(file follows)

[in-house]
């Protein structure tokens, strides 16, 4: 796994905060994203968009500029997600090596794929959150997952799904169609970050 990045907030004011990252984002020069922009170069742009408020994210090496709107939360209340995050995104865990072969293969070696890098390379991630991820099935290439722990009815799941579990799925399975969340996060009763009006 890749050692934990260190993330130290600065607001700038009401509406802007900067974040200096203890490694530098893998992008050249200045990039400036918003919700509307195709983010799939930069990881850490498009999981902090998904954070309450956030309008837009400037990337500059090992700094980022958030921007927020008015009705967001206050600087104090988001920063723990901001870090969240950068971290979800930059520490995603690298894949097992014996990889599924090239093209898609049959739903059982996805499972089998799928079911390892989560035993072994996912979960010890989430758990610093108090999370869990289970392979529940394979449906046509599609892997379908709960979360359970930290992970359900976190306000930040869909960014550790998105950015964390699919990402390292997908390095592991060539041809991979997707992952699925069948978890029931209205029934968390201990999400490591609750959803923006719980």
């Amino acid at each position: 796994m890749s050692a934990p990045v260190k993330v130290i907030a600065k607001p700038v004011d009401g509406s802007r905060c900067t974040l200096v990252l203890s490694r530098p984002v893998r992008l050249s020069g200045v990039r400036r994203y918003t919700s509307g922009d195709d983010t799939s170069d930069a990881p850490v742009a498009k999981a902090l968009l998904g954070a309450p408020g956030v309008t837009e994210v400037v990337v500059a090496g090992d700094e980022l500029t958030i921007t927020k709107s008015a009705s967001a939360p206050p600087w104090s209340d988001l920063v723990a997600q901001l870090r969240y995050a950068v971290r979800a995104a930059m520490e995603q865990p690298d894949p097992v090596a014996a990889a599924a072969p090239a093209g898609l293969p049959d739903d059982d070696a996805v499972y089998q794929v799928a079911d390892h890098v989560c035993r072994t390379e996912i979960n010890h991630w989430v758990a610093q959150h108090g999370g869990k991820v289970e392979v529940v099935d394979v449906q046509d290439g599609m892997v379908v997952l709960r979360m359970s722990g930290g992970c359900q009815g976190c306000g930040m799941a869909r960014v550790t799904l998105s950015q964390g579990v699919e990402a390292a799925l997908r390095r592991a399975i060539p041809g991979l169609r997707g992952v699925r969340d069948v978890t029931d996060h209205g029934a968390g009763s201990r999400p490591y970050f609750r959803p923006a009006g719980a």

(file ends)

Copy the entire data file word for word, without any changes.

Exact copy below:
[in-house]
């Protein structure tokens, strides 16, 4: 796994905060994203968009500029997600090596794929959150997952799904169609970050 990045907030004011990252984002020069922009170069742009408020994210090496709107939360209340995050995104865990072969293969070696890098390379991630991820099935290439722990009815799941579990799925399975969340996060009763009006 890749050692934990260190993330130290600065607001700038009401509406802007900067974040200096203890490694530098893998992008050249200045990039400036918003919700509307195709983010799939930069990881850490498009999981902090998904954070309450956030309008837009400037990337500059090992700094980022958030921007927020008015009705967001206050600087104090988001920063723990901001870090969240950068971290979800930059520490995603690298894949097992014996990889599924090239093209898609049959739903059982996805499972089998799928079911390892989560035993072994996912979960010890989430758990610093108090999370869990289970392979529940394979449906046509599609892997379908709960979360359970930290992970359900976190306000930040869909960014550790998105950015964390699919990402390292997908390095592991060539041809991979997707992952699925069948978890029931209205029934968390201990999400490591609750959803923006719980």
């Amino acid at each position: 796994m890749s050692a934990p990045v260190k993330v130290i907030a600065k607001p700038v004011d009401g509406s802007r905060c900067t974040l200096v990252l203890s490694r530098p984002v893998r992008l050249s020069g200045v990039r400036r994203y918003t919700s509307g922009d195709d983010t799939s170069d930069a990881p850490v742009a498009k999981a902090l968009l998904g954070a309450p408020g956030v309008t837009e994210v400037v990337v500059a090496g090992d700094e980022l500029t958030i921007t927020k709107s008015a009705s967001a939360p206050p600087w104090s209340d988001l920063v723990a997600q901001l870090r969240y995050a950068v971290r979800a995104a930059m520490e995603q865990p690298d894949p097992v090596a014996a990889a599924a072969p090239a093209g898609l293969p049959d739903d059982d070696a996805v499972y089998q794929v799928a079911d390892h890098v989560c035993r072994t390379e996912i979960n010890h991630w989430v758990a610093q959150h108090g999370g869990k991820v289970e392979v529940v099935d394979v449906q046509d290439g599609m892997v379908v997952l709960r979360m359970s722990g930290g992970c359900q009815g976190c306000g930040m799941a869909r960014v550790t799904l998105s950015q964390g579990v699919e990402a390292a799925l997908r390095r592991a399975i060539p041809g991979l169609r997707g992952v699925r969340d069948v978890t029931d996060h209205g029934a968390g009763s201990r999400p490591y970050f609750r959803p923006a009006g719980a």